I’ve been on something of a minor William Goldman kick for the last couple of weeks.
Although probably best known as a screenwriter (his screenplays include The Princess Bride, A Bridge Too Far, The Ghost and The Darkness, The Great Waldo Pepper, Butch Cassidy and the Sundance Kid and All The President’s Men, the last two both being Oscar winners for him) Goldman first came to prominence as a novelist. Although I have seen and enjoyed most of his screen work I had not, until recently, read any of his novels (although his insider account of Hollywood, Adventures In The Screen Trade, is an old favourite of mine and I have gone through at least three copies over the years). This is an oversight which I have now rectified, reading both Marathon Man and Magic and enjoying both of them immensely.
First published in 1974, Marathon Man is arguably Goldman’s best known novel – a story of Nazi diamonds, mysterious government agencies, love (both romantic and brotherly), loss and marathon running. The movie version, directed by John Schlessinger from Goldman’s screenplay, put a whole generation off going to the dentist and, for me, the expression ‘Is it safe?’ uttered in a Mittel Europa accent never fails to send chills down my spine.
Very often good novels suffer in translation from page to screen, but thanks to Goldman’s deft touch and a source novel that (I suspect) was written with one eye to the screen anyway, there is little to choose between film and novel in terms of narrative quality. Where the novel succeeds is in its depiction of the character’s inner life – from the once-steely resolve of Scylla the assassin to the mounting frustration and paranoia of Christian Szell and, most of all, the hopes, dreams and fears of the title character Babe Levy. More than that, Goldman has fun subverting the traditions and conventions of the thriller novel, bringing the workings of a (quote/unquote) serious novelist to genre concerns, a subversion that isn’t always apparent in the subsequent film version.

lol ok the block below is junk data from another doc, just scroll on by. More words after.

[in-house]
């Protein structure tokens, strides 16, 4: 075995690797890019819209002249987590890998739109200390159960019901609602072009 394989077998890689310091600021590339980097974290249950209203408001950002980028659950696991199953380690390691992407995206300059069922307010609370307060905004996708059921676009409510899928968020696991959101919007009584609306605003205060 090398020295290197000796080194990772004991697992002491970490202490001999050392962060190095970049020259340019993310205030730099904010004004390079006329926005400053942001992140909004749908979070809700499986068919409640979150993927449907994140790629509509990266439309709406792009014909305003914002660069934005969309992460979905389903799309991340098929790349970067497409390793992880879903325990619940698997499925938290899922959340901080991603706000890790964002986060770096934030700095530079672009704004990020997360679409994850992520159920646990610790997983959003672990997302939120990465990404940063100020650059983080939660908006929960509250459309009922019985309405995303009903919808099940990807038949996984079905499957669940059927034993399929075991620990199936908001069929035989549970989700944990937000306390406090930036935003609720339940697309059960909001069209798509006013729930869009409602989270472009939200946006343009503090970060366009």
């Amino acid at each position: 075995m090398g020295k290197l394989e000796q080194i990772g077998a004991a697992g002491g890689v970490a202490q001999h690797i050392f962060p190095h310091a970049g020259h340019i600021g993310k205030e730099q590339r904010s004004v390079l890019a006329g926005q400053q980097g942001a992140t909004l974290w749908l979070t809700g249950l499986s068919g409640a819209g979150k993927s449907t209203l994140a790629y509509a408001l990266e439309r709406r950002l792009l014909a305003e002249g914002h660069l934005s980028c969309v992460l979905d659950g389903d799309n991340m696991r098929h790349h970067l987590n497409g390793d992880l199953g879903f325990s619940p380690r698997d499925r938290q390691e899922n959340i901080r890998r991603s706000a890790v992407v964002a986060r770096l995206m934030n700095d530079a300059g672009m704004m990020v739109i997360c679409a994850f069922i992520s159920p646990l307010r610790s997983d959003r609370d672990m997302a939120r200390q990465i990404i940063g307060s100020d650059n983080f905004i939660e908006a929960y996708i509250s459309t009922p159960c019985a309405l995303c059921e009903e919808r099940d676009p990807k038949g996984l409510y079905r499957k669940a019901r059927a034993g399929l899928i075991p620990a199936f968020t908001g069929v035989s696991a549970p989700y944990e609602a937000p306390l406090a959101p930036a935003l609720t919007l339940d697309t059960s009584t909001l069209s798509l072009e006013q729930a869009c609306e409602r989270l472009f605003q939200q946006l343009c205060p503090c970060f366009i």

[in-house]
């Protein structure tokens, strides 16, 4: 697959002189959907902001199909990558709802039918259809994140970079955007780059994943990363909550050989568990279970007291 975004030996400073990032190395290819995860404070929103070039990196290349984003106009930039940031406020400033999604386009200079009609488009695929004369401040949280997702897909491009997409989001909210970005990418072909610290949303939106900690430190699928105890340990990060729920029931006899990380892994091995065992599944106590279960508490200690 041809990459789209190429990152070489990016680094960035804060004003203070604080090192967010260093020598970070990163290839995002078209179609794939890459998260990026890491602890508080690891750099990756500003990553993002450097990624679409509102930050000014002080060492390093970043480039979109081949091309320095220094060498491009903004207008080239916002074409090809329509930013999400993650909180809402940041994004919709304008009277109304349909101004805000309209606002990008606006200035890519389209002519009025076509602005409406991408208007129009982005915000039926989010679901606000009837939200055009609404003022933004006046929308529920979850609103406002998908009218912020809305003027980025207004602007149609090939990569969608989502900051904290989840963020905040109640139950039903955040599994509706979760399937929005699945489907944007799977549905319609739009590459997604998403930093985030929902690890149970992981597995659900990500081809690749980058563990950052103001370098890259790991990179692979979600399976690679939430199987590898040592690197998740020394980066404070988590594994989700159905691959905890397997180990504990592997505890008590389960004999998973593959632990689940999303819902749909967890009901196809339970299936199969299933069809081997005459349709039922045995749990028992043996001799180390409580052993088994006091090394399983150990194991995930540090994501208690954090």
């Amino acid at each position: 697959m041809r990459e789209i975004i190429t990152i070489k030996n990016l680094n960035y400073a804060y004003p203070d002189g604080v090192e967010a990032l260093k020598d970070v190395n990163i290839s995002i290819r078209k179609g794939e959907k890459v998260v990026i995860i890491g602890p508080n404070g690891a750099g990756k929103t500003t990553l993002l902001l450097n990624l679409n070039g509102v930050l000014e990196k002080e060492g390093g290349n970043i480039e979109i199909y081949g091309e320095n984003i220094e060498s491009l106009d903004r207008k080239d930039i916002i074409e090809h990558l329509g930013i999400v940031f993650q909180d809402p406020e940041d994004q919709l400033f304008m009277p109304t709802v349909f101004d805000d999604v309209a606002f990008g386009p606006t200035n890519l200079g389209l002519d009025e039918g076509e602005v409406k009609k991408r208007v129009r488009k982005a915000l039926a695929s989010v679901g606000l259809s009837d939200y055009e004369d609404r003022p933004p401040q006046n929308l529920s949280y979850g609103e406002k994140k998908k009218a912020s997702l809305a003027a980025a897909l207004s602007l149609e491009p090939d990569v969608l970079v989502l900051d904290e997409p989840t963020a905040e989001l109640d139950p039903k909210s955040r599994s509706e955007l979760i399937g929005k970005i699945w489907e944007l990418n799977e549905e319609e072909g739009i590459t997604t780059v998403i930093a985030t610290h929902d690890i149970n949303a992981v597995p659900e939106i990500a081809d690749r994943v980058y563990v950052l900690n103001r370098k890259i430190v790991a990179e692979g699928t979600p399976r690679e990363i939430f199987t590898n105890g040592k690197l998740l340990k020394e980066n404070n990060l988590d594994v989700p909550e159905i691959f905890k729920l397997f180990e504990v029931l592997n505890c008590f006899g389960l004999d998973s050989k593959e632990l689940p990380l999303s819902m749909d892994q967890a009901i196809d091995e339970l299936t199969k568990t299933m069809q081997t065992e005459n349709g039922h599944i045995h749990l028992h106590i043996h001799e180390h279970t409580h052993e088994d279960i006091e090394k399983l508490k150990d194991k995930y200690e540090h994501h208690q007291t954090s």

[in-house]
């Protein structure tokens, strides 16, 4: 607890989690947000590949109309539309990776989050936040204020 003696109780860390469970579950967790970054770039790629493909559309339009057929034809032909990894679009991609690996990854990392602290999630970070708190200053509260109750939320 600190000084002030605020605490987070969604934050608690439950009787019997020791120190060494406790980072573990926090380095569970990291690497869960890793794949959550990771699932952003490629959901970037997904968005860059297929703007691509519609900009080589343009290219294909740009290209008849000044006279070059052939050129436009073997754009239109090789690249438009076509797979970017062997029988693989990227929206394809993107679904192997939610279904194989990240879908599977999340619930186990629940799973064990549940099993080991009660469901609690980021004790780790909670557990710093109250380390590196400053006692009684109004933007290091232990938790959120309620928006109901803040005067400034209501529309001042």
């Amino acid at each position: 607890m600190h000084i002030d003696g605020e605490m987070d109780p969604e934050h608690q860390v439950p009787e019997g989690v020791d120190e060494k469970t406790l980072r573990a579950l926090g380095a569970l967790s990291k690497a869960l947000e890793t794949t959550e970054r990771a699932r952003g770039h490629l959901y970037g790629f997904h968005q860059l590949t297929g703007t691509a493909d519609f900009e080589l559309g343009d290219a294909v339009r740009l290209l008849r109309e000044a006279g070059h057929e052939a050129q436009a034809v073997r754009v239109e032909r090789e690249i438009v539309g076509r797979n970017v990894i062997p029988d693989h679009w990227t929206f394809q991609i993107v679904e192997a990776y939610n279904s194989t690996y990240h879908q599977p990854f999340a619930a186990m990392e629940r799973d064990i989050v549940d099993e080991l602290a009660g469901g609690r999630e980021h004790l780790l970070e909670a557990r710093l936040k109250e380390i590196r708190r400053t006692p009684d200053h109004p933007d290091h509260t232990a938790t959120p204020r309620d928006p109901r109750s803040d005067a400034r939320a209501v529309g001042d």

Similarly, in his 1976 novel, Magic, Goldman takes a fairly well-worn trope (that of the ventriloquist possessed by his own dummy) and turns it into a chilling novel of character and an unflinching study of the fear of failure. Magic was also brought to the screen (in 1978) but, unlike Marathon Man, the novel has a much more powerful central narrative than the film, due in large part to the flashback structure that Goldman utilises and – with only a little pun intended – his literary sleight-of-hand in keeping the exact nature of Corky Withers’ relationship with his dummy, Fats, an enigma until almost a third into the book.
Like Marathon Man, one of the strengths of Magic lies in its cast of supporting characters. In both books even the minor characters are beautifully realised and never one-dimensional no matter how brief their flit across the page.
I’ve been a fan of William Goldman as a screenwriter and Hollywood commentator for quite some time now – and it turns out that I’m a fan of his as a novelist as well.